I borrowed Jasper John Dooley: Left Behind from my local public library. 

For more about this book, visit Goodreads and Worldcat

0 Comments on Review: Jasper John Dooley: Left Behind by Caroline Adderson as of 1/1/1900
Add a Comment
42194. ThresholdPaperArt - Close2Home Etsy Feature

Store Feature - ThresholdPaperArt - http://www.etsy.com/shop/ThresholdPaperArt

 Product - Paper Art, wall Art entitled Passionately Posies

About - I am a papermaker and artist. I'm the 'down home' type. It happens in my kitchen! This piece you see started its' life as paper pulp upcycled from other paper. When the pulp dries it leaves the cast designs you see.

Papermaking is a labor intensive process but one with great rewards. I have a passion for all that is unique and hand-made. I create one-of-a-kind pieces exploring themes such as faith and antiquity, utilizing embossing, embedding and casting techniques. The recurring theme is transformation. Even the paper I make goes through the process of being destroyed in its original plant form, only to be transformed into a work of art.

Support Handmade - This particular piece retails for $120, but products on her site start at just $25.  She said on the form that she'll give you a 10% discount if you saw it here, but she didn't give a coupon code so check with her first!

 Have your etsy/home business shop featured here in our Close2Home Friday Weekly Feature!

Clode2Home Fridays

This post is written by the Etsy Shop Owner as part of my Close to Home Feature.  I received nothing for this post.  I am not responsible for the giveaway prize - it is separate from this post and not sponsored by me.

0 Comments on ThresholdPaperArt - Close2Home Etsy Feature as of 1/1/1900
Add a Comment
42195. tropical wedding paradise!

Getting married is what I've been up to! This is the illustration I created for our "Save the date", using washes and drop shadows for a collage effect.
The scene reflects the moment of my proposal on the same Mozambican beach on which we had our ceremony.
20 points to the first person to say which species our dogs are :)

5 Comments on tropical wedding paradise!, last added: 8/20/2013
Display Comments Add a Comment
42196. Bill Finger’s Coney Island contribution to Joker

Multiple sources, including Bill Finger’s son Fred and Carmine Infantino, claimed that Bill derived some inspiration for the Joker from a grinning figure at Coney Island, in Brooklyn—specifically at an amusement park called Steeplechase Park.

Here is how I think the clown went down, though the proper order of the first two is lost to time:
  • Bill mentioned the grinning character he saw at Coney Island to the Bat-team (Bob Kane and Jerry Robinson).
  • Bill showed the team a photo book featuring Conrad Veidt in the 1928 film The Man Who Laughs.
  • Jerry designed the Joker caricature on his signature playing/calling card.
  • Bill wrote the first Joker story in late 1939 or early 1940. The character looked primarily like Veidt with an aura of the Steeplechase mascot.

But I’m not about to debate this. Rather I recount this simply to set up an image that I was jazzed to see.

DC Comics will be publishing a Harley Quinn series. And the first promo (possibly cover) image released features a fun nod to history that many will miss…but those who don’t will, well, grin.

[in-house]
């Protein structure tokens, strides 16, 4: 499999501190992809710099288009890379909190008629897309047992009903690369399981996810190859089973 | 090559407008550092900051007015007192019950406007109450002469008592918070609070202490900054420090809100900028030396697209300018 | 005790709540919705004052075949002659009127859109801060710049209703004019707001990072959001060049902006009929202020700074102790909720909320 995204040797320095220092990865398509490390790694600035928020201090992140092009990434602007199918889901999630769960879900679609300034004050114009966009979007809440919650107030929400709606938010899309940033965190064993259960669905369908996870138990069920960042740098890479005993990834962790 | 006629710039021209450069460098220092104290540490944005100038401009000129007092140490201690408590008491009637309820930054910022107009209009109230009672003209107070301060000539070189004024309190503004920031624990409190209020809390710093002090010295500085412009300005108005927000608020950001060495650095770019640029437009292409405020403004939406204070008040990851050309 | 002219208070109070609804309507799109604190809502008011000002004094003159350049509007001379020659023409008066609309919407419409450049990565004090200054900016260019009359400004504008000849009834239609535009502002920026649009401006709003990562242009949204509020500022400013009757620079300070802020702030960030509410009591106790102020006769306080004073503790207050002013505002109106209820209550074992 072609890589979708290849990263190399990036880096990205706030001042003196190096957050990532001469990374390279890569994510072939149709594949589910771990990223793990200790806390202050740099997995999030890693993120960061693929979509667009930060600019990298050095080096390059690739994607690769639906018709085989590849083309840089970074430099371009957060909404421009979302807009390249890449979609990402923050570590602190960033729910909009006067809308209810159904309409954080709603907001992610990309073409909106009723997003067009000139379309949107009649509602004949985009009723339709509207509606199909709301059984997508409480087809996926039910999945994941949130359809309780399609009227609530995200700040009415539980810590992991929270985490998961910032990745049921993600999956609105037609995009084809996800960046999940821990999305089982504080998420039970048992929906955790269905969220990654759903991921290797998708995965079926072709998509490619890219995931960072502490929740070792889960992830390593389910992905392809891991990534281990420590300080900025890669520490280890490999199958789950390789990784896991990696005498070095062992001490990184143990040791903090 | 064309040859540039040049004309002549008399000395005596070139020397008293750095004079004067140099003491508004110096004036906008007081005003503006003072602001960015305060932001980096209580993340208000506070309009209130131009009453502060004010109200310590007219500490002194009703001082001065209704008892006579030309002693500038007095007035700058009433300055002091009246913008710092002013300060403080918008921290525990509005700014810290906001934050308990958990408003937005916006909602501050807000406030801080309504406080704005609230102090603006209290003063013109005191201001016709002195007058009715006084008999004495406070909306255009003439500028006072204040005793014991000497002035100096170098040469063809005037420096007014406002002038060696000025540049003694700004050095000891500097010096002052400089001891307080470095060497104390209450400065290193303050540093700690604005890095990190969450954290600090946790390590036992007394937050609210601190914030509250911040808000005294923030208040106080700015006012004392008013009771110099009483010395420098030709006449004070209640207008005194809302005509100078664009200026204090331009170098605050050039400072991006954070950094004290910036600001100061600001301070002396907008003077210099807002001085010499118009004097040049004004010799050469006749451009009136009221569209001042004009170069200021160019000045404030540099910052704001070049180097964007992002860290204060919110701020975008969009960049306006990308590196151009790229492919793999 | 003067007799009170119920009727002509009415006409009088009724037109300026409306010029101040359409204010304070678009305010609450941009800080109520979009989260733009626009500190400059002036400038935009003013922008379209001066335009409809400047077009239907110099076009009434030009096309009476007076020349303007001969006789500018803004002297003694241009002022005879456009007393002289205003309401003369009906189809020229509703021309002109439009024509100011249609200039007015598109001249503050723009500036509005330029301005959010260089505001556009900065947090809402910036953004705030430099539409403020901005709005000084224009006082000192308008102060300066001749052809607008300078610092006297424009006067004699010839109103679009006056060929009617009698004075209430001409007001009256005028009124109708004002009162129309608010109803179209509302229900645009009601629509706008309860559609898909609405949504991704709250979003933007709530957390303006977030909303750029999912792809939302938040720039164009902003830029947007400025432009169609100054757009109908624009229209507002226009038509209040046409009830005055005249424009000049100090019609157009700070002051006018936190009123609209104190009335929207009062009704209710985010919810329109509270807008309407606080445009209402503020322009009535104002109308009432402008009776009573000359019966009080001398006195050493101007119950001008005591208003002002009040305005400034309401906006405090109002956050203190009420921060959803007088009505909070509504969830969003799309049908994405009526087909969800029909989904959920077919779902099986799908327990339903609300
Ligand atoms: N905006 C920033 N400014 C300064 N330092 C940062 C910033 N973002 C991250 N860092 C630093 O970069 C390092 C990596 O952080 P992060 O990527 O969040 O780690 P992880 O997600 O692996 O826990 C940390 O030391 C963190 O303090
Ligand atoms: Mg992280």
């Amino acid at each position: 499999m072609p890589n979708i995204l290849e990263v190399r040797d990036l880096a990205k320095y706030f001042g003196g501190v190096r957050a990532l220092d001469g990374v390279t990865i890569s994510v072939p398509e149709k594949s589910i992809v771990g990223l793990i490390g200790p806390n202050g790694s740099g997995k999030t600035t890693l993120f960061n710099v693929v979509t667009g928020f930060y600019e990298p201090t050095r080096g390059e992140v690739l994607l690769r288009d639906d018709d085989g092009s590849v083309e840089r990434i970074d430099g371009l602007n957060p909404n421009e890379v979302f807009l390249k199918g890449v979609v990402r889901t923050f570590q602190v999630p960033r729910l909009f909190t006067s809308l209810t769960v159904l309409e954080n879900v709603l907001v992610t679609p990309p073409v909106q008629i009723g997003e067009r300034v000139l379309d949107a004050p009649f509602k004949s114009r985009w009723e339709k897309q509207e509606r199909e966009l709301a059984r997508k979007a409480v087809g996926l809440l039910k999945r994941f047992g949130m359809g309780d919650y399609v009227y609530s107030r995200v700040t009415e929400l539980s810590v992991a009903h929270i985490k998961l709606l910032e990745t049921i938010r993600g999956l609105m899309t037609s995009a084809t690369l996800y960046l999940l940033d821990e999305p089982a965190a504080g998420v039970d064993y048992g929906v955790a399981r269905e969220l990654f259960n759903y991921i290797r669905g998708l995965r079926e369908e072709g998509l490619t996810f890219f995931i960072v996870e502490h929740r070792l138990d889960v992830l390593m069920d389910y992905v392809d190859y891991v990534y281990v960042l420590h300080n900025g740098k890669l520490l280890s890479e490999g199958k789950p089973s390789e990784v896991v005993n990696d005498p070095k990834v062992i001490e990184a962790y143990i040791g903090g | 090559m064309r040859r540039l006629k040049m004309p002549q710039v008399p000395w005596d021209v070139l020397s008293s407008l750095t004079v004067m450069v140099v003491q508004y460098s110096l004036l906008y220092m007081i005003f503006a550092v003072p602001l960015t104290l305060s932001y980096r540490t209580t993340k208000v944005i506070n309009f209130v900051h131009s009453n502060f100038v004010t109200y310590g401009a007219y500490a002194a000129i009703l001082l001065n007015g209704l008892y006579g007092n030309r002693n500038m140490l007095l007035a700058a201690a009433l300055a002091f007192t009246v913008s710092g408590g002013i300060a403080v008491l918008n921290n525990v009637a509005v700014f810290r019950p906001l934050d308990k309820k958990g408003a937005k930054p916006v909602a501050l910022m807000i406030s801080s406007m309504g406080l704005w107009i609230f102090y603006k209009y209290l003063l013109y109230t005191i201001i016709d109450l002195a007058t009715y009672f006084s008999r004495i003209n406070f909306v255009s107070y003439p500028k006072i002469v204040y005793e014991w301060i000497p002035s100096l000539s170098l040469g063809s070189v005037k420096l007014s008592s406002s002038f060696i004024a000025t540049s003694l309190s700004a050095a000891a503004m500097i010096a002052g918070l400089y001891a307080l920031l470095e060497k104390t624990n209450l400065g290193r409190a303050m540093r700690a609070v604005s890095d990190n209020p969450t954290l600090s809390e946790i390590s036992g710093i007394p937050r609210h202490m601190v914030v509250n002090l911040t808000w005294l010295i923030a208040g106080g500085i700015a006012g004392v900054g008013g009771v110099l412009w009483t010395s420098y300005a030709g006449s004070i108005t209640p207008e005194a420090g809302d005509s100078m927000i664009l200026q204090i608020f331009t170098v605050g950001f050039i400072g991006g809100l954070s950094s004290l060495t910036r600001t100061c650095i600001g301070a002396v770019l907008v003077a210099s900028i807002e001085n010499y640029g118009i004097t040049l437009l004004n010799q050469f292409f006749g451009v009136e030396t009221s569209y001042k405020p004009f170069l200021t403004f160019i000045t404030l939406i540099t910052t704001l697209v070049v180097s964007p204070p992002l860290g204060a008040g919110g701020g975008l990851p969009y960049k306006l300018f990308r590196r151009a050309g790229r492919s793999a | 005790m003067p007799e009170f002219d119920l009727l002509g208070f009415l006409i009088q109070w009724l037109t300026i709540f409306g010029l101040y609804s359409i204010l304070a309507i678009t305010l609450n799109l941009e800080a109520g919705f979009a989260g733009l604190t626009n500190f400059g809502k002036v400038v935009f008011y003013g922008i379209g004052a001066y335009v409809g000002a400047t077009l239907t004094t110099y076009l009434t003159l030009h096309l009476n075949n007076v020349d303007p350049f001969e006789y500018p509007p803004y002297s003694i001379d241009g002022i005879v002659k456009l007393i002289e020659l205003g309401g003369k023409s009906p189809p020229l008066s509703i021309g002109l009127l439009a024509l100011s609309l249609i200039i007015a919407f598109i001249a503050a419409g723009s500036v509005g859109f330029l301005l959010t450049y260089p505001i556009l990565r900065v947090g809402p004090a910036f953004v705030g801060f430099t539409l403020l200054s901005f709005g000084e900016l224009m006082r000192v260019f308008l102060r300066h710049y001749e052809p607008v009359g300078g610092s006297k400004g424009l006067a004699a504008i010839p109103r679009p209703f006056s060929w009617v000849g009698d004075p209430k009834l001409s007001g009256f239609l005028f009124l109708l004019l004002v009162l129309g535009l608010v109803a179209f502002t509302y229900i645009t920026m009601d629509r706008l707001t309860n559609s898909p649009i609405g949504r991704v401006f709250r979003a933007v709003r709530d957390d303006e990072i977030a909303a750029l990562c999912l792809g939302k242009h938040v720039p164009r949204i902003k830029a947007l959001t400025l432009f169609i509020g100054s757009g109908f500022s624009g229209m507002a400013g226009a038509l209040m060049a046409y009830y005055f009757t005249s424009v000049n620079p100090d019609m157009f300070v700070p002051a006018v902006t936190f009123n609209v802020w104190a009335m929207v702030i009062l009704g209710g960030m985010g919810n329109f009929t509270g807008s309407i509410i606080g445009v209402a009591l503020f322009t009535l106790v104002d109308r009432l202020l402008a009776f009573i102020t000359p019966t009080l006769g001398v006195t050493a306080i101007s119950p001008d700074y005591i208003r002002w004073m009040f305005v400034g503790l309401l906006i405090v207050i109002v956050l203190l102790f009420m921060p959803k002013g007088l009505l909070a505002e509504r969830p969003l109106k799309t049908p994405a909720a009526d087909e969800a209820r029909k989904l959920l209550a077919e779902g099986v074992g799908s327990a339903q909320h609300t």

0 Comments on Bill Finger’s Coney Island contribution to Joker as of 8/2/2013 7:24:00 AM
Add a Comment
42197. Dianne K. Salerni's Seven Favorite Gothic Novels.

We hear the dead We hear the deadWhat with my soft spot for books about spiritualism, I enjoyed Dianne K. Salerni's We Hear the Dead wholeheartedly. It's a fictionalized account of the rise and fall of Kate and Maggie Fox, the sisters who are credited by many for bringing the Spiritualism Movement into the mainstream. 

Her most recent book, though, I LOVED. The Caged Graves features a pitch-perfect depiction of the complex relationships found in a small town, complete with decades-old rivalries and alliances; a mystery that involves murder and lost treasure and rumors of witchcraft and vampires; it's atmospheric and spooky, with lots and lots of great Gothic-style chills; Verity is a heroine who is bright and plucky and flawed and, my favorite, A PRODUCT OF HER OWN TIME PERIOD, rather than just a modern-day girl swanning around in a corset; a slow-burning romance that grows out of trust and friendship, rather than springing fully-formed out of simple physical attraction and raging hormones; and an Author's Note that gives us details about the real-life inspiration for the story.

If that sounds at all enticing, you should read it. It's excellent across the board, and you will not be disappointed.

If you've already read The Caged Graves and are looking for more creepy fun, take a spin through Dianne K. Salerni's list of her own seven favorite Gothic novels. If you're still waffling about picking it up, I suspect that her good taste will win you over:

Moura, by Virginia Coffman 

A young woman leaves her position at a girl’s school to become the governess of a former student at the haunted Chateau Moura. I don’t know how many times I read this book as a teenager. It’s rather like a retelling of Jane Eyre, except with creepy animal killings, secret passages, a suicide that might have been murder, and a ghost with bloody pulp for a face. (I’m fairly sure that’s how it was described in the book.)

We have always lived in the castle

We Have Always Lived in the Castle, by Shirley Jackson 

Two sisters live in a mansion, ostracized by the townspeople and blamed for the mysterious poisoning that wiped out the rest of their family. The arrival of a cousin upsets their world and stirs up old talk of murder and witchcraft. This book was my first introduction to the unreliable narrator, and Mary Katherine Blackwood is as creepy as she appears on the cover of my edition.